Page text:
Runa tea was founded on respecting cultural traditions, supporting small farmers to build a sustainable supply chain for their tea leaves. Runa buys tea leaves from over 2,300 farming families in an area where logging is an enticing way for those living in the Amazon rainforest to pay for education and medicine. Runa’s goal is to provide high quality, fair-trade, organic guayusa tea that is responsibly and sustainably sourced by communities in the Amazon. The founders of Runa and the Runa Foundation seek to create sustained value for tropical rainforests, and further to ensure that local communities benefit from this value.
For my internship, I work closely with Runa’s head of marketing in the Northwest and California, Andrew Gage. The first stage of my internship involved primarily learning about the history and complexities of the company, and then meeting different grocery managers of stores around the Seattle area that Runa already has strong accounts. By working closely with Andrew in the first couple weeks, I was able to start to learn the complexities of marketing, distribution and sales of a multinational beverage company.
Aside from learning the ins and outs of Runa, one of my primary responsibilities as an intern are to grow Runa’s distribution in current accounts by gaining increased placements and adding a greater skew of tea types and flavors. As a relatively small company without the marketing or distribution power of our competitors, it is important for the release of new products and monthly sales that I am able to work efficiently with grocery managers around Seattle to make sure our product is on sale and at desirable price points. Learning to navigate the differences in operation of large chain stores in comparison to family owned grocery stores or co-ops is incredibly important to be effective in my internship. For example, the grocery manager at a co-op on Capitol Hill has a lot more say on how their store functions and has the power to set up displays, organize sales and manipulate placements in the store. On the other hand, at a major chain like Safeway, the grocery manager has much less leeway in terms of function of their store because operations are much more streamlined and placements are based on stringent schematics.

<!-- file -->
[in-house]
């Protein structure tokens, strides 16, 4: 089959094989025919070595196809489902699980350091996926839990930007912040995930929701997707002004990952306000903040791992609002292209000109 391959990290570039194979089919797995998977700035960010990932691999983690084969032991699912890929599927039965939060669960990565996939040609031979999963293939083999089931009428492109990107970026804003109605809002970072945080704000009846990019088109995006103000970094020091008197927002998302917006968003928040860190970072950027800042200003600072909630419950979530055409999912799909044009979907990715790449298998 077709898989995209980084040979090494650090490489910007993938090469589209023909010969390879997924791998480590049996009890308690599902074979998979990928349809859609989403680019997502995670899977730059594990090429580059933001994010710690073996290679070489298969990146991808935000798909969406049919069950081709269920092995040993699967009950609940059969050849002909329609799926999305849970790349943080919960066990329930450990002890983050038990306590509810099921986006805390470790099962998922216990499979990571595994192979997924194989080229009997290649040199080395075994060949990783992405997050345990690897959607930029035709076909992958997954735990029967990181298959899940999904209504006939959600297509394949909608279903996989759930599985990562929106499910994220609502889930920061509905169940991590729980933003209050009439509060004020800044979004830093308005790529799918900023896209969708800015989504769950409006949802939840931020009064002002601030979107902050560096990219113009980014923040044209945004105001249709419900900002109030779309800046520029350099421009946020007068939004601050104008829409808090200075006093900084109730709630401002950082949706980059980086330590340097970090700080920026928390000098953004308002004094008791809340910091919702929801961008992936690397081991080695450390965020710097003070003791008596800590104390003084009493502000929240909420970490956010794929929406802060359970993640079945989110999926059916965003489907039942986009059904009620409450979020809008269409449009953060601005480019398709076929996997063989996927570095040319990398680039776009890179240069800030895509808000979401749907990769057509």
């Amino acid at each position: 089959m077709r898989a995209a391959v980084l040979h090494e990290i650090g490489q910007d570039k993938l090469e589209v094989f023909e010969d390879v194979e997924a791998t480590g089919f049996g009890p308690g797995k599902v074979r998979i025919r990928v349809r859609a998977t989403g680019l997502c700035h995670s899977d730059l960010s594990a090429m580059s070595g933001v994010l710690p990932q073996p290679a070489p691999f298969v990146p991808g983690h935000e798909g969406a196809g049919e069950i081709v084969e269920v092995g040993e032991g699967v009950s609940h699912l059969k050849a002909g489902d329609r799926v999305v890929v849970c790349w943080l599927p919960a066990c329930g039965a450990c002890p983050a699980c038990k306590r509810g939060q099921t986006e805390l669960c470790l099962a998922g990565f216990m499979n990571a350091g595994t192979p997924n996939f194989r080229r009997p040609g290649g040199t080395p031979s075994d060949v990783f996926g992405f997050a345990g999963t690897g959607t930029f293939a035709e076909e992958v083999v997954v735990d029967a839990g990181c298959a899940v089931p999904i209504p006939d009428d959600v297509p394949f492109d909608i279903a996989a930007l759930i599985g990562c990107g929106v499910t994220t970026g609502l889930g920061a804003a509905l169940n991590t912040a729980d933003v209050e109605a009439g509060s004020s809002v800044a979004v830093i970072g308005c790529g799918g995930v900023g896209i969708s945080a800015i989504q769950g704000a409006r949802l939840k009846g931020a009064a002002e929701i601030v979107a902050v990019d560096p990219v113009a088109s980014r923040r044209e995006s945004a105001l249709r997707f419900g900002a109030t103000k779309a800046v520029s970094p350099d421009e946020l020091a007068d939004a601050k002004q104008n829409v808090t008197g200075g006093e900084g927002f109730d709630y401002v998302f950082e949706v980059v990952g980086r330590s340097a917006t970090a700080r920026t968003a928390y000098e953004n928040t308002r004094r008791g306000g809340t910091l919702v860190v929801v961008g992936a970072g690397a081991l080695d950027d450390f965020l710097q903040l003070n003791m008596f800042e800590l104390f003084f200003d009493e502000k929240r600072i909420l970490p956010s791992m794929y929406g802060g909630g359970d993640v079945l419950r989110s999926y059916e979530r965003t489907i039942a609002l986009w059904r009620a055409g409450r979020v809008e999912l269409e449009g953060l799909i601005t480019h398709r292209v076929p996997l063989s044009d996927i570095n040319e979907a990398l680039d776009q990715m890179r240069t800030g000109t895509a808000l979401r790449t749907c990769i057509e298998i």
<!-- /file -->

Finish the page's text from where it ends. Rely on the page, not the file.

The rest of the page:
Without the distribution power of other beverage companies, one of my larger responsibilities is working on opening new accounts in stores in the Seattle area that don’t currently carry Runa. The difficulty of this task varies greatly by establishment, but usually entails a sales pitch or sorts and a case or two of samples for the grocery manager and their staff. On top of opening new grocery accounts, Andrew and I have been marketing our product to business campuses around the area. I’m looking forward to the last few weeks working for Runa and hope to continue on the foundation I’ve started this summer.
Experiences like Andrew’s are made possible by the Whitman Internship Grant, which provides funding for students to participate in unpaid internships at both for-profit and non-profit organizations. To learn how you could secure a Whitman Internship Grant or host a Whitman intern at your organization, click here or contact Assistant Director for Internship Programs Victoria Wolff